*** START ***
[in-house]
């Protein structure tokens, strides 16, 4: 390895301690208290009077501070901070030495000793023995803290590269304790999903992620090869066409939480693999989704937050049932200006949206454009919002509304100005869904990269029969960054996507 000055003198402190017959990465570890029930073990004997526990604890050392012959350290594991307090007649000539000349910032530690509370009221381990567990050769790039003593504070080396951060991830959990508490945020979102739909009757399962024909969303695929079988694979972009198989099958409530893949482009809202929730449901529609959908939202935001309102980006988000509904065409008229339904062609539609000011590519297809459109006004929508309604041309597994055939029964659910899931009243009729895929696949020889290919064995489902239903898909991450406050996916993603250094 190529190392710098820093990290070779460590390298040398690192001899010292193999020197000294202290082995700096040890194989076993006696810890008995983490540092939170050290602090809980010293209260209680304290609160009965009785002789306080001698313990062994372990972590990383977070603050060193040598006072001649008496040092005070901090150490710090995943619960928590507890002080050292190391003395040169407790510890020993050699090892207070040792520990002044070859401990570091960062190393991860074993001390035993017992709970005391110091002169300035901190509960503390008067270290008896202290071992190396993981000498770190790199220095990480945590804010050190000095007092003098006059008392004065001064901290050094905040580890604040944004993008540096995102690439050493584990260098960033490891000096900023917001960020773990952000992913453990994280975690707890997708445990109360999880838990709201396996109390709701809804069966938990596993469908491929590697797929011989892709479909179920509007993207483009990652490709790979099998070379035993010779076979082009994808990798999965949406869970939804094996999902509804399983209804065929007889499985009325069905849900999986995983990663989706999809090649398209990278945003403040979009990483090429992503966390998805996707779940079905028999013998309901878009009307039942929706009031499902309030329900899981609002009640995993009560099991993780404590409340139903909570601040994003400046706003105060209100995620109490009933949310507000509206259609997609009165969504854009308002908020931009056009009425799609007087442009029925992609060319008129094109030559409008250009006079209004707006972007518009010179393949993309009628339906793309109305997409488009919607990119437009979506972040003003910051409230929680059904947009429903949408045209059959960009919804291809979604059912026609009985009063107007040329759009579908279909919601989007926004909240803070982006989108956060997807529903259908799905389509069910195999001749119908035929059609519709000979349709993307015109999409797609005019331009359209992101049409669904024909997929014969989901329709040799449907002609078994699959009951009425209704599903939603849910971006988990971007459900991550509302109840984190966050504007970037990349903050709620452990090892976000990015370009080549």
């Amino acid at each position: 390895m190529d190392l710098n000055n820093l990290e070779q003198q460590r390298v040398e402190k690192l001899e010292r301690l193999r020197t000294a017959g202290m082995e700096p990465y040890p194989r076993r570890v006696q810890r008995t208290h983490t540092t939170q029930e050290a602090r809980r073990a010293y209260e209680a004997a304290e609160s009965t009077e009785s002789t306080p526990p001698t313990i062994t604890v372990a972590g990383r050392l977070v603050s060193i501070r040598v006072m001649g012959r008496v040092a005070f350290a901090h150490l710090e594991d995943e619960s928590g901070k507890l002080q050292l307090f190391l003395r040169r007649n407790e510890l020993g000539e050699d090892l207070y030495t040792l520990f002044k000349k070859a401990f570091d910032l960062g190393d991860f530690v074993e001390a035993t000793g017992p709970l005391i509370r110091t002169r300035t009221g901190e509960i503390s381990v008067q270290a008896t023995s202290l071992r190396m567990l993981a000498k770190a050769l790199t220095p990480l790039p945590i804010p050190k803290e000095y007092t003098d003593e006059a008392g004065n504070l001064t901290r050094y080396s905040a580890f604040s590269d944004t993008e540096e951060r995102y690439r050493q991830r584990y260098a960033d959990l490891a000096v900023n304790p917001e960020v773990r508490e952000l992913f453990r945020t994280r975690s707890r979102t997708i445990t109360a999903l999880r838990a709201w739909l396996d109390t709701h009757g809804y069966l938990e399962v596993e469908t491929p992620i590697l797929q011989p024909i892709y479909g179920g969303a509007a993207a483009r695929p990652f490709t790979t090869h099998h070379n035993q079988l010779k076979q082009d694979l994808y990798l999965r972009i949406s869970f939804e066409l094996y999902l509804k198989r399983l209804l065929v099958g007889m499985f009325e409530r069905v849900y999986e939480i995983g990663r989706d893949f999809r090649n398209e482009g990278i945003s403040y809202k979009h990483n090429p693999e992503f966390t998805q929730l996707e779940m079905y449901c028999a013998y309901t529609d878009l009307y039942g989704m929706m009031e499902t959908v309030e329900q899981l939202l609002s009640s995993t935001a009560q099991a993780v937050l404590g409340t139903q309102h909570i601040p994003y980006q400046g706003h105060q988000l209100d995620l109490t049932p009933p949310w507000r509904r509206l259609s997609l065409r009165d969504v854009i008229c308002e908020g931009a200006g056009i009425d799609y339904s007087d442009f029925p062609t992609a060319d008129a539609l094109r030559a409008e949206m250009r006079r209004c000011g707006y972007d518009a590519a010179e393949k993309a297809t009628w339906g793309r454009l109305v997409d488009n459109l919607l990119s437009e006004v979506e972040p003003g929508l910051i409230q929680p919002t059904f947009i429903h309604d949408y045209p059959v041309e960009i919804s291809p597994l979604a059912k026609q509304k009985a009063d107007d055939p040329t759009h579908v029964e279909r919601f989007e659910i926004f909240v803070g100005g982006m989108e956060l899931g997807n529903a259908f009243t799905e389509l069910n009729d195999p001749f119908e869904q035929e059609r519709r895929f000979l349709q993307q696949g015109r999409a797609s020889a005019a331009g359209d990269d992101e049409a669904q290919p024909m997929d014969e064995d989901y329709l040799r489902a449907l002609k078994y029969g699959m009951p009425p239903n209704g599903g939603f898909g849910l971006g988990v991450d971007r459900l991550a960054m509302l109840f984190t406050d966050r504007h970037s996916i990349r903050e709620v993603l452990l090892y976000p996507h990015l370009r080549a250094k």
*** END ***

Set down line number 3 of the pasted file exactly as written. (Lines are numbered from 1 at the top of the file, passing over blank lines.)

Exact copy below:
């Amino acid at each position: 390895m190529d190392l710098n000055n820093l990290e070779q003198q460590r390298v040398e402190k690192l001899e010292r301690l193999r020197t000294a017959g202290m082995e700096p990465y040890p194989r076993r570890v006696q810890r008995t208290h983490t540092t939170q029930e050290a602090r809980r073990a010293y209260e209680a004997a304290e609160s009965t009077e009785s002789t306080p526990p001698t313990i062994t604890v372990a972590g990383r050392l977070v603050s060193i501070r040598v006072m001649g012959r008496v040092a005070f350290a901090h150490l710090e594991d995943e619960s928590g901070k507890l002080q050292l307090f190391l003395r040169r007649n407790e510890l020993g000539e050699d090892l207070y030495t040792l520990f002044k000349k070859a401990f570091d910032l960062g190393d991860f530690v074993e001390a035993t000793g017992p709970l005391i509370r110091t002169r300035t009221g901190e509960i503390s381990v008067q270290a008896t023995s202290l071992r190396m567990l993981a000498k770190a050769l790199t220095p990480l790039p945590i804010p050190k803290e000095y007092t003098d003593e006059a008392g004065n504070l001064t901290r050094y080396s905040a580890f604040s590269d944004t993008e540096e951060r995102y690439r050493q991830r584990y260098a960033d959990l490891a000096v900023n304790p917001e960020v773990r508490e952000l992913f453990r945020t994280r975690s707890r979102t997708i445990t109360a999903l999880r838990a709201w739909l396996d109390t709701h009757g809804y069966l938990e399962v596993e469908t491929p992620i590697l797929q011989p024909i892709y479909g179920g969303a509007a993207a483009r695929p990652f490709t790979t090869h099998h070379n035993q079988l010779k076979q082009d694979l994808y990798l999965r972009i949406s869970f939804e066409l094996y999902l509804k198989r399983l209804l065929v099958g007889m499985f009325e409530r069905v849900y999986e939480i995983g990663r989706d893949f999809r090649n398209e482009g990278i945003s403040y809202k979009h990483n090429p693999e992503f966390t998805q929730l996707e779940m079905y449901c028999a013998y309901t529609d878009l009307y039942g989704m929706m009031e499902t959908v309030e329900q899981l939202l609002s009640s995993t935001a009560q099991a993780v937050l404590g409340t139903q309102h909570i601040p994003y980006q400046g706003h105060q988000l209100d995620l109490t049932p009933p949310w507000r509904r509206l259609s997609l065409r009165d969504v854009i008229c308002e908020g931009a200006g056009i009425d799609y339904s007087d442009f029925p062609t992609a060319d008129a539609l094109r030559a409008e949206m250009r006079r209004c000011g707006y972007d518009a590519a010179e393949k993309a297809t009628w339906g793309r454009l109305v997409d488009n459109l919607l990119s437009e006004v979506e972040p003003g929508l910051i409230q929680p919002t059904f947009i429903h309604d949408y045209p059959v041309e960009i919804s291809p597994l979604a059912k026609q509304k009985a009063d107007d055939p040329t759009h579908v029964e279909r919601f989007e659910i926004f909240v803070g100005g982006m989108e956060l899931g997807n529903a259908f009243t799905e389509l069910n009729d195999p001749f119908e869904q035929e059609r519709r895929f000979l349709q993307q696949g015109r999409a797609s020889a005019a331009g359209d990269d992101e049409a669904q290919p024909m997929d014969e064995d989901y329709l040799r489902a449907l002609k078994y029969g699959m009951p009425p239903n209704g599903g939603f898909g849910l971006g988990v991450d971007r459900l991550a960054m509302l109840f984190t406050d966050r504007h970037s996916i990349r903050e709620v993603l452990l090892y976000p996507h990015l370009r080549a250094k």